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Subaru recalling 47,419 U.S. vehicles for remote starter issue

The 2013 Subaru XV Crosstrek is seen at the 2012 New York International Auto Show at the Javits Center in New York, April 5, 2012. REUTERS/A
The 2013 Subaru XV Crosstrek is seen at the 2012 New York International Auto Show at the Javits Center in New York, April 5, 2012. REUTERS/A

DETROIT (Reuters) - Subaru of America is recalling up to 47,419 cars and crossover vehicles in the United States equipped with remote starters because the engines could start on their own.

The recall affects some Legacy and Outback cars from model years 2010 through 2013, Impreza sedans from 2012 and 2013, and XV Crosstrek crossover vehicles from 2013, according to documents filed with the U.S. National Highway Traffic Safety Administration.

If the remote starter key fob is dropped, it may start the engine without the ignition button on the fob being pressed, according to NHTSA documents. The engine may start and run for up to 15 minutes, and may continue to start and stop until the fob battery is depleted or until the vehicle runs out of gas.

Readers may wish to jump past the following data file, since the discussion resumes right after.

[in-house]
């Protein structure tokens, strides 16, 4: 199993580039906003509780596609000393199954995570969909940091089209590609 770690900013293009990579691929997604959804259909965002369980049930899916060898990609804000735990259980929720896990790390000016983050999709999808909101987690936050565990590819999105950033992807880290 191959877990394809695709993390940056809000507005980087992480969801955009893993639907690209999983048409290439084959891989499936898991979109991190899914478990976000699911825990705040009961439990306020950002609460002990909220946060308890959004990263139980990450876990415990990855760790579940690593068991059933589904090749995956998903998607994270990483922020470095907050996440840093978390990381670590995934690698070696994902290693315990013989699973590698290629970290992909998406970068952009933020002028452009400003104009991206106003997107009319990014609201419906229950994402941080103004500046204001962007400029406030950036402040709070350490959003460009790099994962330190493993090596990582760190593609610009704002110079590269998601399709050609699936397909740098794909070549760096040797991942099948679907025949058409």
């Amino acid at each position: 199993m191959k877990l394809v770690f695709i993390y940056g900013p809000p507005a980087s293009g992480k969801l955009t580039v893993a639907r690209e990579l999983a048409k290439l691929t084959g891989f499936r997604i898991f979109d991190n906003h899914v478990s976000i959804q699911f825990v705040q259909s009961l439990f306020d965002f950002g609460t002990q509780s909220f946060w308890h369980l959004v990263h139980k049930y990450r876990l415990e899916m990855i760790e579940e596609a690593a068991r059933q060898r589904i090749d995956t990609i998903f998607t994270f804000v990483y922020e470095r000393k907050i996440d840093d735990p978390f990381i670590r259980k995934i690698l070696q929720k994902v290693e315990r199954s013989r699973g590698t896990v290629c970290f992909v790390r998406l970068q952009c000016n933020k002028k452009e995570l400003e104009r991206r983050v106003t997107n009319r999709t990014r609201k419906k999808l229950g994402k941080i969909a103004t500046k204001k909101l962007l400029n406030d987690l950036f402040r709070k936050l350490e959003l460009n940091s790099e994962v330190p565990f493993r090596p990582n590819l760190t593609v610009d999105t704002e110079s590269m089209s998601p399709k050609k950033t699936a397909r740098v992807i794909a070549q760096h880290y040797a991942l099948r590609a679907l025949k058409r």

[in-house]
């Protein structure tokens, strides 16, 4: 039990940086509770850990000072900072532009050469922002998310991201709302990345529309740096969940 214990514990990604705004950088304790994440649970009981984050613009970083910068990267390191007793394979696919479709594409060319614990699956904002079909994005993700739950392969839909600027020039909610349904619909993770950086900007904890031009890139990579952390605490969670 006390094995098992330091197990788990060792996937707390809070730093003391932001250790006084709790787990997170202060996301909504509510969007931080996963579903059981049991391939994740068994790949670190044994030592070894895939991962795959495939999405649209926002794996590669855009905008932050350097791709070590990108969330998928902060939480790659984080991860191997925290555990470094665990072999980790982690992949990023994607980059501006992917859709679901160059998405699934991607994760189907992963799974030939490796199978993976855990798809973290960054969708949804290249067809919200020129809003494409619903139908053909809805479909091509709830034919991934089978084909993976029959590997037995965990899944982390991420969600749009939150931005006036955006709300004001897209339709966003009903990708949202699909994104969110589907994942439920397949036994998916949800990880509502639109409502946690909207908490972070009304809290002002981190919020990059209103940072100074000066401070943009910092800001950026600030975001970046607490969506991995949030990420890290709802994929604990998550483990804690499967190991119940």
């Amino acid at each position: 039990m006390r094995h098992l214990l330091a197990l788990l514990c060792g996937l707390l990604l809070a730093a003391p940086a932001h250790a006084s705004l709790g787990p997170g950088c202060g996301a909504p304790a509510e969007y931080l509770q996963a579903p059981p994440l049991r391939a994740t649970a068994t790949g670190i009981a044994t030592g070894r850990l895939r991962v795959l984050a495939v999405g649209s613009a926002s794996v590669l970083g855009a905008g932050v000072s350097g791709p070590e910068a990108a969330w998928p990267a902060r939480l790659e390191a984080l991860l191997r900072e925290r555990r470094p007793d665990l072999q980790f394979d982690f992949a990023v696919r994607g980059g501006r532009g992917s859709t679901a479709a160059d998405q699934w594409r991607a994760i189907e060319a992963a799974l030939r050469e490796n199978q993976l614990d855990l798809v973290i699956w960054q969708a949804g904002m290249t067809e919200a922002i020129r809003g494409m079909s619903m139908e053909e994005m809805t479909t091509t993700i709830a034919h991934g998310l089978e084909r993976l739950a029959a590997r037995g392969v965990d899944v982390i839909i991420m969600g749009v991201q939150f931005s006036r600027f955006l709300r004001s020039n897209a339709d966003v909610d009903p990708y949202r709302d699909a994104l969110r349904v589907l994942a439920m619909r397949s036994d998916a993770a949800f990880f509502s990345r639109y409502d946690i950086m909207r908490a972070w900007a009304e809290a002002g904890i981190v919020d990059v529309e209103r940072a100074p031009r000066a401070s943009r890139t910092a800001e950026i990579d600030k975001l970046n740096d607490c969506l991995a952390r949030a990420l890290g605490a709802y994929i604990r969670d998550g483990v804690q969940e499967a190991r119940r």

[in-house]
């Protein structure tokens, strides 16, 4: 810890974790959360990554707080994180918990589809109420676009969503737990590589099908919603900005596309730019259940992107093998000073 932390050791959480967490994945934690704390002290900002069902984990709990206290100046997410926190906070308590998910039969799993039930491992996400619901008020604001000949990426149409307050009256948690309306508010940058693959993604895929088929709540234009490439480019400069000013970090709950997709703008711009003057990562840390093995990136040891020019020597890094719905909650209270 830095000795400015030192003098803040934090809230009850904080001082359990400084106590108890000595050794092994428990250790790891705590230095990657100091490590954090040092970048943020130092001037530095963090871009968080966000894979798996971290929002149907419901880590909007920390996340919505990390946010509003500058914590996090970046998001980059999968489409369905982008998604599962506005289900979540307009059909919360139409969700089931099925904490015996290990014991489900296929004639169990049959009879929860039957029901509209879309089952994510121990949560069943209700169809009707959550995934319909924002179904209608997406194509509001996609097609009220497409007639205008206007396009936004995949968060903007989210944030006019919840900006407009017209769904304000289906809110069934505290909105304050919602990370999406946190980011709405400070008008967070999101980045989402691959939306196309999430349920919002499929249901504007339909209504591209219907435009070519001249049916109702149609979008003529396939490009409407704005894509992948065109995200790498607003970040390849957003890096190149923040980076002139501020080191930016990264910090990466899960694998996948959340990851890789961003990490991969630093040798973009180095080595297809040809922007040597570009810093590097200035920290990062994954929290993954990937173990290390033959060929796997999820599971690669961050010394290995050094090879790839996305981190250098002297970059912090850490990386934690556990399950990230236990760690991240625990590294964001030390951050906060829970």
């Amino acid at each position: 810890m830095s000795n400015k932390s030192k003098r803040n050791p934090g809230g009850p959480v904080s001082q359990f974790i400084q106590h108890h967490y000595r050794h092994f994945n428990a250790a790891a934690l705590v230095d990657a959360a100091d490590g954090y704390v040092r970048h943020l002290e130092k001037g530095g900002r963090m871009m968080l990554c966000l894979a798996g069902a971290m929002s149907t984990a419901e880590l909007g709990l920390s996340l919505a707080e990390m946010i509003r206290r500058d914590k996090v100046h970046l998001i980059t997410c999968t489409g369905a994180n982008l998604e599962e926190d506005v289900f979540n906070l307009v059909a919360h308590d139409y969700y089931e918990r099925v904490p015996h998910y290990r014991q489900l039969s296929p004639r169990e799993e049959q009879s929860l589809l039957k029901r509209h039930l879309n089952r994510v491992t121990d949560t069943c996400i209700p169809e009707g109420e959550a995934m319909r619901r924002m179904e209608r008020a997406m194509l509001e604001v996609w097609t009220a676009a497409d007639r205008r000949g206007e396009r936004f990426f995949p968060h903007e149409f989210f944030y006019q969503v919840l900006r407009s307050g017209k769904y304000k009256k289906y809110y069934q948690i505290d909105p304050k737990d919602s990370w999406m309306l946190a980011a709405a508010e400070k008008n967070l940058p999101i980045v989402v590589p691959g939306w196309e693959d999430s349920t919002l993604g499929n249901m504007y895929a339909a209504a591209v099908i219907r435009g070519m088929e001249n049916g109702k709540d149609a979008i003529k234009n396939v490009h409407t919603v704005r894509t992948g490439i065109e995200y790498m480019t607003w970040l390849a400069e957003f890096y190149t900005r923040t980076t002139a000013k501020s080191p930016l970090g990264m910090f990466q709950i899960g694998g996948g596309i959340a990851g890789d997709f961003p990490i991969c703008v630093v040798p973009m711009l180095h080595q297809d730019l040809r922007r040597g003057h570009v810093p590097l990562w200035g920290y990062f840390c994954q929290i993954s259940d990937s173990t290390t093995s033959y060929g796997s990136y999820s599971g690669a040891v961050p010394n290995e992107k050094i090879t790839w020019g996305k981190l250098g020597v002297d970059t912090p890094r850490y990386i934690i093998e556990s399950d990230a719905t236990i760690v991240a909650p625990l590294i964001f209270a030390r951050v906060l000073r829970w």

If the vehicle is parked in an enclosed area, such as a garage, there is a risk of asphyxiation from a build-up of carbon monoxide, according to NHTSA documents.

A spokesman for Subaru, a unit of Fuji Heavy Industries Ltd, said no accidents or injuries had been reported in connection with the issue. There was no mention of accidents or injuries in the NHTSA filing.

The affected cars all have automatic or continuously variable transmissions, according to NHTSA documents.

Subaru will notify owners and dealers and replace the remote starter fob at no charge, according to NHTSA documents. The recall is expected to begin by the end of April.

The recall affects only vehicles in which Subaru of America remote starter accessory kits have been installed, not original-equipment keyless entry fobs integrated on the vehicle key, according to NHTSA documents.

The defect does not pose a risk while driving because a remote starter system is deactivated after a vehicle is started with a key, according to NHTSA documents.

(Reporting By Ben Klayman in Detroit; editing by John Wallace)

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